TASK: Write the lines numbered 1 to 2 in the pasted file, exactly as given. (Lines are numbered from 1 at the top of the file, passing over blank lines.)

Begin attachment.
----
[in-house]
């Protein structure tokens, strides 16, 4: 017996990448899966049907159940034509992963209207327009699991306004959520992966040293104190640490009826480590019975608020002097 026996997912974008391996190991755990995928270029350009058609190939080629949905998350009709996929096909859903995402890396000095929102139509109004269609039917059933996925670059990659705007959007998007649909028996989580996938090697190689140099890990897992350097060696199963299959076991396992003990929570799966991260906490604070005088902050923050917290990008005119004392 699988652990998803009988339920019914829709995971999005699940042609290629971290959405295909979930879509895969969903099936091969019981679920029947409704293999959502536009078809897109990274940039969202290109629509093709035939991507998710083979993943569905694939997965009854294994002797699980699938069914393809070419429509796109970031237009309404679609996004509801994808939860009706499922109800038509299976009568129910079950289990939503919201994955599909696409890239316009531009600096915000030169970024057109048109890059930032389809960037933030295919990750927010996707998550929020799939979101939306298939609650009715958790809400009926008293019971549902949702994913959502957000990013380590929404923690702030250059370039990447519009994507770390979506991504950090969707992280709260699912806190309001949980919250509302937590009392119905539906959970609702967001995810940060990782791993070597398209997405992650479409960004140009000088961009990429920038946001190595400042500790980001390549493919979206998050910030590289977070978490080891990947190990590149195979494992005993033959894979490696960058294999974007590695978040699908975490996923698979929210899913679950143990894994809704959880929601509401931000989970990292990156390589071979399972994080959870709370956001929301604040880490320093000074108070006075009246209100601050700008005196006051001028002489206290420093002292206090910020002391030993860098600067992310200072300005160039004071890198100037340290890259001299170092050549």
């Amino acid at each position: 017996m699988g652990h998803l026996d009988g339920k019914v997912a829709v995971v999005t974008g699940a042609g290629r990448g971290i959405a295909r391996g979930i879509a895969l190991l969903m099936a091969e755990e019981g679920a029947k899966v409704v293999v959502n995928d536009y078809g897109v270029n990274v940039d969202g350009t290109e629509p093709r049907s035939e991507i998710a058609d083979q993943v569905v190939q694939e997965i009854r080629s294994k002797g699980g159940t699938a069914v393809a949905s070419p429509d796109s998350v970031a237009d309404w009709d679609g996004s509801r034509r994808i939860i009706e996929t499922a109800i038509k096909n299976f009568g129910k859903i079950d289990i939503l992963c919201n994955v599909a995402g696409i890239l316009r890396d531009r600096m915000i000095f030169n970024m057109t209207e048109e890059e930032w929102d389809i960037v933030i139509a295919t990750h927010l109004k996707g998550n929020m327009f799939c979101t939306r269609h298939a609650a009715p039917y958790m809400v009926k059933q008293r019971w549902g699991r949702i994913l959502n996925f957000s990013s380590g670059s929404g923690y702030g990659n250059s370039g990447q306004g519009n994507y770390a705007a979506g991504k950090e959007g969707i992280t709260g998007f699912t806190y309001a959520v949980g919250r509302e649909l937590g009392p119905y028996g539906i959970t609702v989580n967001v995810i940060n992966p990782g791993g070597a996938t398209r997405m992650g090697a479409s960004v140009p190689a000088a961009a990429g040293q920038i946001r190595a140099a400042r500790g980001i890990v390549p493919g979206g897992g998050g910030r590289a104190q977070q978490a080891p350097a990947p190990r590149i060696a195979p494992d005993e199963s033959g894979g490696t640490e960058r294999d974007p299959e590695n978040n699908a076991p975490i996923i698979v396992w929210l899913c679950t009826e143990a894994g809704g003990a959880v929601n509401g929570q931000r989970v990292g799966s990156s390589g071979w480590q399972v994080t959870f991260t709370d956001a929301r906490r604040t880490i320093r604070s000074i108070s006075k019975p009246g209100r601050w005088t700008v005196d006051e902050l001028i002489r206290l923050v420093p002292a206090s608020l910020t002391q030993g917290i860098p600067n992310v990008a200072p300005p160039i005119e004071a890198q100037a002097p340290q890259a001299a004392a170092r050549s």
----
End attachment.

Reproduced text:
[in-house]
């Protein structure tokens, strides 16, 4: 017996990448899966049907159940034509992963209207327009699991306004959520992966040293104190640490009826480590019975608020002097 026996997912974008391996190991755990995928270029350009058609190939080629949905998350009709996929096909859903995402890396000095929102139509109004269609039917059933996925670059990659705007959007998007649909028996989580996938090697190689140099890990897992350097060696199963299959076991396992003990929570799966991260906490604070005088902050923050917290990008005119004392 699988652990998803009988339920019914829709995971999005699940042609290629971290959405295909979930879509895969969903099936091969019981679920029947409704293999959502536009078809897109990274940039969202290109629509093709035939991507998710083979993943569905694939997965009854294994002797699980699938069914393809070419429509796109970031237009309404679609996004509801994808939860009706499922109800038509299976009568129910079950289990939503919201994955599909696409890239316009531009600096915000030169970024057109048109890059930032389809960037933030295919990750927010996707998550929020799939979101939306298939609650009715958790809400009926008293019971549902949702994913959502957000990013380590929404923690702030250059370039990447519009994507770390979506991504950090969707992280709260699912806190309001949980919250509302937590009392119905539906959970609702967001995810940060990782791993070597398209997405992650479409960004140009000088961009990429920038946001190595400042500790980001390549493919979206998050910030590289977070978490080891990947190990590149195979494992005993033959894979490696960058294999974007590695978040699908975490996923698979929210899913679950143990894994809704959880929601509401931000989970990292990156390589071979399972994080959870709370956001929301604040880490320093000074108070006075009246209100601050700008005196006051001028002489206290420093002292206090910020002391030993860098600067992310200072300005160039004071890198100037340290890259001299170092050549």